Meet our members – Ecological Recycling Society (ECOREC)
Currently we are the national NGO that deals with issues relating to waste prevention, reuse, recycling and composting; products and resource management.
Zero Waste Europe is happy to introduce the blog series “Meet our members”. Through this series of monthly interviews we want to give you a chance to get to know our members and the work they are doing.
Meet Eugenia Skoufi from ECOREC
Hi Eugenia, can you give us a brief introduction to Ecorec’s focus?
The Ecological Recycling Society was founded in 1990, as a response to the narrative at the time that said that, “there’s no point is setting up recycling programs in Greece, because Greeks won’t recycle.” So the original members set up the NGO, bought a used truck, hired people excluded from the labor market and started the first door to door paper collection program in Athens. The organization then started working on public awareness and information campaigns, published a popular quarterly magazine, initiated its environmental education program and started helping local authorities’ set-up their own projects. Currently we are the national NGO that deals with issues relating to waste prevention, reuse, recycling and composting; products and resource management… We different aspects of how waste management is being implemented. We are visiting more classrooms than ever, still running public awareness campaigns and helping municipalities and local stakeholders’ set-up waste prevention, reuse, recycling and composting programs and we support our members at the local level as much as we can. We hope to refocus municipalities’ vision and direction.
How long have you been in the field and what got you into (zero) waste?
When I was eleven years old during my summer holidays, I saw in the sea a lot of trash. Τhere was so much garbage that I could not even swim. Αt that moment, I realised how much damage people could cause to the environment, I thought that in a few years we would not be able to walk with so much rubbish that we have around us. Seven years later, I decided to become a volunteer in an environmental organisation and after that I started studying as an environmentalist on the island of Zakynthos. I have been working on this for 2 years now and I want to continue all this action to promote Zero Waste.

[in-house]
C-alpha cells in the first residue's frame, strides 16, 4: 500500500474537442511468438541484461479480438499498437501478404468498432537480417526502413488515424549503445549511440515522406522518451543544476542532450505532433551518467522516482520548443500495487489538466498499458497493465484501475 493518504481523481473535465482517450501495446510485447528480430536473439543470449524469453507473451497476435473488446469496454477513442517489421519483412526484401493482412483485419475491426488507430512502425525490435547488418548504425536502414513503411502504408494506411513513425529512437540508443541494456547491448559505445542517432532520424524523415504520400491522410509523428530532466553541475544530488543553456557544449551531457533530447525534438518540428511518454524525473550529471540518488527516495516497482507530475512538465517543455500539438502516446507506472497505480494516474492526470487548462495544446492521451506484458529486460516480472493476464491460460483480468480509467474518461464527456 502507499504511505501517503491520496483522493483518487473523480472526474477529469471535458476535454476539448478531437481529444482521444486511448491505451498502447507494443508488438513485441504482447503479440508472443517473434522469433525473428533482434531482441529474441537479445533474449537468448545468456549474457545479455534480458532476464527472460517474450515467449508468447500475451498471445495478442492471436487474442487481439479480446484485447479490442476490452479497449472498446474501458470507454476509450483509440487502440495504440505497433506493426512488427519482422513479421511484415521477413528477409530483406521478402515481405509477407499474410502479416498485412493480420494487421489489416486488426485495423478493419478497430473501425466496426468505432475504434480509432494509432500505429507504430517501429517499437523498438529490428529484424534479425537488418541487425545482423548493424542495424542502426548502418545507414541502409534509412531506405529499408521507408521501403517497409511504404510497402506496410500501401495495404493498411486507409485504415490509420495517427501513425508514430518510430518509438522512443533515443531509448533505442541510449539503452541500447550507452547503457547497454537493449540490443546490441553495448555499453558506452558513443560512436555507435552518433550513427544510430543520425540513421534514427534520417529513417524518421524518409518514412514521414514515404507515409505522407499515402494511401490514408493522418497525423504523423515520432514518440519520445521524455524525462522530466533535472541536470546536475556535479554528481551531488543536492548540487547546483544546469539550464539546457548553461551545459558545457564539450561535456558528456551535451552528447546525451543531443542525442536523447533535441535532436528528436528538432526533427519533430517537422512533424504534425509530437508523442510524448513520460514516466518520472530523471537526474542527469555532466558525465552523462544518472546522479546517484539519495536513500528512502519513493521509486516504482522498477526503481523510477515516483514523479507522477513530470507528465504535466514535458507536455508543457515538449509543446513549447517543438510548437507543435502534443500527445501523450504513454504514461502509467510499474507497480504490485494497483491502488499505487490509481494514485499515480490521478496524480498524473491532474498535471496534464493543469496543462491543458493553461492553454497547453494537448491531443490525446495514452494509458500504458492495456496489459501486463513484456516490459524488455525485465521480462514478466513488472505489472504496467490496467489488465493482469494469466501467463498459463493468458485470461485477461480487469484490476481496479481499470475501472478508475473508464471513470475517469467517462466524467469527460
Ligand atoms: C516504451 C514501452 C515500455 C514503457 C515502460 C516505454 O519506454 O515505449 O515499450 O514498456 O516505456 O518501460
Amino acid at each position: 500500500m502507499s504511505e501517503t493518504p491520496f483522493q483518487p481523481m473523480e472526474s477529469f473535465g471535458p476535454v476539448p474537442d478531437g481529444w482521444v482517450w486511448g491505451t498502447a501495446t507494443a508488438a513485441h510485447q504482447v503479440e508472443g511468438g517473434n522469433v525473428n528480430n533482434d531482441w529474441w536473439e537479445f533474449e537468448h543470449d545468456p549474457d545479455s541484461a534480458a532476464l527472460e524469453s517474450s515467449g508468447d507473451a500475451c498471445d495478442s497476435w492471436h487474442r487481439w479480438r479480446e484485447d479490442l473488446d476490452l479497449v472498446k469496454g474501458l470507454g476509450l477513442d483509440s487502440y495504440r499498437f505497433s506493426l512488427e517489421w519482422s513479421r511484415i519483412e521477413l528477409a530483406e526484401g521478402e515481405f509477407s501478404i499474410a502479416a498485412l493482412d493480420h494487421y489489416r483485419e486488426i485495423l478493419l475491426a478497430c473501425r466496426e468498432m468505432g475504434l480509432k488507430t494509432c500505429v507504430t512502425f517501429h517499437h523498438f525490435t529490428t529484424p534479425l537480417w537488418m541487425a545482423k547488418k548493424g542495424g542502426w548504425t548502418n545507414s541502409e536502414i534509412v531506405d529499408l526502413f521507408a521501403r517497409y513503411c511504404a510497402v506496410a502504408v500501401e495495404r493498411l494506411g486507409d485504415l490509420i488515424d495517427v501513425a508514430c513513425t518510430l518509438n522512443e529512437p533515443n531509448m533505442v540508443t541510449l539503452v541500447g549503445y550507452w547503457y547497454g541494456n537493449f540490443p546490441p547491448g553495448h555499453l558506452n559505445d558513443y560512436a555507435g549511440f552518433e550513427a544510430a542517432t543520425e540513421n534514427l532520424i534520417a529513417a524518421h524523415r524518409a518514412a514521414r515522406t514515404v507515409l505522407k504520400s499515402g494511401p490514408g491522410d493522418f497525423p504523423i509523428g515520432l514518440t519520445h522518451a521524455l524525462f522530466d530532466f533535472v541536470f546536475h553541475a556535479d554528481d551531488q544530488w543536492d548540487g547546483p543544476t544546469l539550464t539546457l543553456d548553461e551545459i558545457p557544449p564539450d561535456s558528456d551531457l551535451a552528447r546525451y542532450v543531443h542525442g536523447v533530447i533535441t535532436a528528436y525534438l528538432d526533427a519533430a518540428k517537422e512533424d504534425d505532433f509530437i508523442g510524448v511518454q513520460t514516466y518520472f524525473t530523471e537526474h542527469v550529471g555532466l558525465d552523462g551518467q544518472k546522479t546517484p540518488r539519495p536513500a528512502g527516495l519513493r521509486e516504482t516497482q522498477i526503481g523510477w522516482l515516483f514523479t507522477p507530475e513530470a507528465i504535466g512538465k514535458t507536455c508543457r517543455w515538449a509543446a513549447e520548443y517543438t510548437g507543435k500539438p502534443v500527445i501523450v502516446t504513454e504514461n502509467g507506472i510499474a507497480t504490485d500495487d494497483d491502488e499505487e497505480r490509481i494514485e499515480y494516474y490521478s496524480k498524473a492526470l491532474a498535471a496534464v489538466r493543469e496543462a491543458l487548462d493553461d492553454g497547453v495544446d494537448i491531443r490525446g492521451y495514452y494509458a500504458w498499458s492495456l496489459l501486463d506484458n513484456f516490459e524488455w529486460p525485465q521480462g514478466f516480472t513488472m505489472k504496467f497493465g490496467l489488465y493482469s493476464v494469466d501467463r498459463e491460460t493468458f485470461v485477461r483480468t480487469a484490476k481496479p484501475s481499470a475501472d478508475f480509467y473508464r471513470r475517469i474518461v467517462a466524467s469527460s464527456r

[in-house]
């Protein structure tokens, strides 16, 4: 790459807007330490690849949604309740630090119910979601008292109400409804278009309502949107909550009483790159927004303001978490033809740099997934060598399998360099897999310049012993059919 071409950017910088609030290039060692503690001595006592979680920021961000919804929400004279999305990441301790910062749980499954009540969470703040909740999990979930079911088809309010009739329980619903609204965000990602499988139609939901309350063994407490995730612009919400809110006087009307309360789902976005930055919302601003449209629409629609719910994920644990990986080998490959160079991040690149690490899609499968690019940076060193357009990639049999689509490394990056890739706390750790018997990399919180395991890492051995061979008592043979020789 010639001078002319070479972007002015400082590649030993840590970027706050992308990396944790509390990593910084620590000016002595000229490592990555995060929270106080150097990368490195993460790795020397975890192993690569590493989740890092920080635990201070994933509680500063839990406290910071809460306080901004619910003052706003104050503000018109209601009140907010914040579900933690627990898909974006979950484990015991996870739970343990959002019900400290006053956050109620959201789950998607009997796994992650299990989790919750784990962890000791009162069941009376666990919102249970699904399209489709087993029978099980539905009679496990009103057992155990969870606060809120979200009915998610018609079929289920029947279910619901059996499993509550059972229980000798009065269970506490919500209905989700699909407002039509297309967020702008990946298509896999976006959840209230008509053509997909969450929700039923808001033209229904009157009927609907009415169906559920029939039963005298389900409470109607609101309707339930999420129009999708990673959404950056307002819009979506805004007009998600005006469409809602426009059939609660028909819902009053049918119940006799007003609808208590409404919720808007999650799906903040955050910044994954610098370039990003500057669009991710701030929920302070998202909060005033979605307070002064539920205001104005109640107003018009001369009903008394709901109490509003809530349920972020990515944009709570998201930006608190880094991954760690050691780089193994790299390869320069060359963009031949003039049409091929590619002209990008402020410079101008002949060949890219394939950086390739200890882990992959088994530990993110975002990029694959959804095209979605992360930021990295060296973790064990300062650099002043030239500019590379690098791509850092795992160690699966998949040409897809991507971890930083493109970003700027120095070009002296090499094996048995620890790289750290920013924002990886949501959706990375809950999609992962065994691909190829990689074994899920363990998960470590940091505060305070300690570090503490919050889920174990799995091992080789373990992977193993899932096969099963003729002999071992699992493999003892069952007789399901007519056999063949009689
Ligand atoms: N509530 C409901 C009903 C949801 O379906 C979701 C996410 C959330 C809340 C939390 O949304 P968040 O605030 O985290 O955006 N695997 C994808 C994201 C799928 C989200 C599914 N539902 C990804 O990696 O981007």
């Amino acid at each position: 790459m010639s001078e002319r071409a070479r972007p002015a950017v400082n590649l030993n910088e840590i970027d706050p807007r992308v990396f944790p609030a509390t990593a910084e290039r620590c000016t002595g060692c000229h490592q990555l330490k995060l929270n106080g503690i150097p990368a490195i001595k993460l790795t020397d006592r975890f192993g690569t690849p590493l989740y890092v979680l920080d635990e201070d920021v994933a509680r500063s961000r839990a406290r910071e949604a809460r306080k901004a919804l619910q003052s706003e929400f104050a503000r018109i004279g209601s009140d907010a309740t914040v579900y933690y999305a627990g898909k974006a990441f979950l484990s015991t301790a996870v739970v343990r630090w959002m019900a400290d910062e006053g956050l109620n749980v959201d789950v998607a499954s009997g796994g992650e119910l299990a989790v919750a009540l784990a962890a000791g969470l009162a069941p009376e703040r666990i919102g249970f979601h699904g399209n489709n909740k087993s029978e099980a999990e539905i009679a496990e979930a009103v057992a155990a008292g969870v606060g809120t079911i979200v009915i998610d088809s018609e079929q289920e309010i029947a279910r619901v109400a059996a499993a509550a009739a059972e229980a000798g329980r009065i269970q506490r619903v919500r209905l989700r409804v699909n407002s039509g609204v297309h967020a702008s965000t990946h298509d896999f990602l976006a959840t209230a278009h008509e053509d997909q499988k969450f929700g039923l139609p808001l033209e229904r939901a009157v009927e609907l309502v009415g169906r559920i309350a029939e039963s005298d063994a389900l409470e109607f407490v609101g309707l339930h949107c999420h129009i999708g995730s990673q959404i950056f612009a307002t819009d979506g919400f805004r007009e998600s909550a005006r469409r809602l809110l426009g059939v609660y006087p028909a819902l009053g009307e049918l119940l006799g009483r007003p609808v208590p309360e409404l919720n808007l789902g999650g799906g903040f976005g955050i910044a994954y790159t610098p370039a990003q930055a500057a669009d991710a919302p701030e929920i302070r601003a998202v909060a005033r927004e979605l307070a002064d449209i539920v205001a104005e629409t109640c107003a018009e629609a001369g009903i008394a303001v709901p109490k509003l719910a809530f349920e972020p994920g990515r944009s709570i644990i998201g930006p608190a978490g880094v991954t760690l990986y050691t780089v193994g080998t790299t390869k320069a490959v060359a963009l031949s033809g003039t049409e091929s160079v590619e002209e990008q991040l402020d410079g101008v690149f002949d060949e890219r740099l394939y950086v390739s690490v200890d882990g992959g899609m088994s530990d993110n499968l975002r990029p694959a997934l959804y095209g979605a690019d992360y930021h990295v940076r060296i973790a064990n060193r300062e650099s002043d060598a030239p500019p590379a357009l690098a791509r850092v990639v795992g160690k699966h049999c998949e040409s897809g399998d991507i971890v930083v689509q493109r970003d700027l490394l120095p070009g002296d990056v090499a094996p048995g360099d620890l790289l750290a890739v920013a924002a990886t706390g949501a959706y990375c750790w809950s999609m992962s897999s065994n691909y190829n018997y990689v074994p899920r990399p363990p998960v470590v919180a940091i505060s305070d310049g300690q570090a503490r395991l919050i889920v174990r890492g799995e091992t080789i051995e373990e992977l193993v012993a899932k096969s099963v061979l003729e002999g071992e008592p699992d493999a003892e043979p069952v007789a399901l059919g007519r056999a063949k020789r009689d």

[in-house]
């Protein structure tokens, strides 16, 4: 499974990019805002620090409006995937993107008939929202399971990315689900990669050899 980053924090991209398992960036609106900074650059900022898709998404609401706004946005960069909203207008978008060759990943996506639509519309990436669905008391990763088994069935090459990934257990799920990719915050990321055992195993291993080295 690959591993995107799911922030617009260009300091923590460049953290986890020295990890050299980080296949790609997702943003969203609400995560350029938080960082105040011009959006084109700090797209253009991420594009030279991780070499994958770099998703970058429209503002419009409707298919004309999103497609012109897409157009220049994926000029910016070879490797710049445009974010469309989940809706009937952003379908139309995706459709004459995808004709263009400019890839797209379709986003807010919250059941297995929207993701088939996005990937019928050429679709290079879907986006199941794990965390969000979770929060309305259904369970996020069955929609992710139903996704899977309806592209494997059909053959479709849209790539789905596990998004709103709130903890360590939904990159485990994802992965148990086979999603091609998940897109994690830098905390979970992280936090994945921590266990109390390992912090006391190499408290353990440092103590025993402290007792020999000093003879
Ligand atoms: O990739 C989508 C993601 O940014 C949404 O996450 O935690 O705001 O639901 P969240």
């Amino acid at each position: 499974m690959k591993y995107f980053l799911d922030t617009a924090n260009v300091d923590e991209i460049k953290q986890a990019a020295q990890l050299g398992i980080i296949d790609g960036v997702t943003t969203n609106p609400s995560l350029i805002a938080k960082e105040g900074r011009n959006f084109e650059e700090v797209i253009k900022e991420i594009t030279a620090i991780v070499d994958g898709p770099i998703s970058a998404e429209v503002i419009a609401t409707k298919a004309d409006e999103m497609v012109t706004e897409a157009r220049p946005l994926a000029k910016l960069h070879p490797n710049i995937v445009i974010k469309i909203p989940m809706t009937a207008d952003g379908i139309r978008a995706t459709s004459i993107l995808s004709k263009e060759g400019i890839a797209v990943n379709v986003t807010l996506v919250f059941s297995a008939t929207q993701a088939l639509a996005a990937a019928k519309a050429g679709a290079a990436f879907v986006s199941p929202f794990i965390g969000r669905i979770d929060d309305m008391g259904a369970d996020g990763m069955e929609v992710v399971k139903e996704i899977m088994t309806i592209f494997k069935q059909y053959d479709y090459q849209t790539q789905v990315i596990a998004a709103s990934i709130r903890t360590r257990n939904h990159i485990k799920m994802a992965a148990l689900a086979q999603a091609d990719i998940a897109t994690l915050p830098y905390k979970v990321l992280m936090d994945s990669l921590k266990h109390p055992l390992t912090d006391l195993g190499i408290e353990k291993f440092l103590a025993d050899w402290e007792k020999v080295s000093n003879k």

Tell us more about one ongoing campaign/activity you’re working on?
We are implementing projects for the efforts to reduce, reuse, recycle, and eventually dispose of used items in environmentally sound ways. One of the project we are currently working on is setting up reuse and preparation for reuse activities in Greece. Although we are working on many projects and places, right now, we’re specifically doing a lot of work on WEEE in the context of the LIFE+ project REWEEE, we’re setting up a two WEEE sorting and classification centers, we’re set-up an online platform where people can exchange their goods, doing repair cafes, promoting repair in general and coming up with ways to measure reuse.
If there was one thing that you would like your organisation to be known for, what would it be?
For playing a significant role, in getting people, stakeholders and/or decision makers to think about their choices and raising awareness about the impact those have, and so that they could make a sustainable choice. We want to inspire people to follow a Zero Waste way of living and to make sure they have the tools to do so.
How would you describe the growth of the Zero Waste movement in your country? What is your perspective for the future?
There are people and organisations in Greece which strive towards a lifestyle with Zero Waste to minimise their impact on the earth’s resources. They are making many simple and more advanced changes to their lifestyle to substitute disposable items with reusable items, and sharing these steps on social media as inspiration and support for others to do the same, and to spread the message of Zero Waste. But, I think there’s also a lot of systemic changes that need to happen. I hope that in the future more people are seeing zero waste as something that they can include in their everyday lives.
You can find more about ECOREC and their work here.“When I was eleven years old during my summer holidays, I saw in the sea a lot of trash. Τhere was so much garbage that I could not even swim. Αt that moment, I realised how much damage people could cause to the environment.”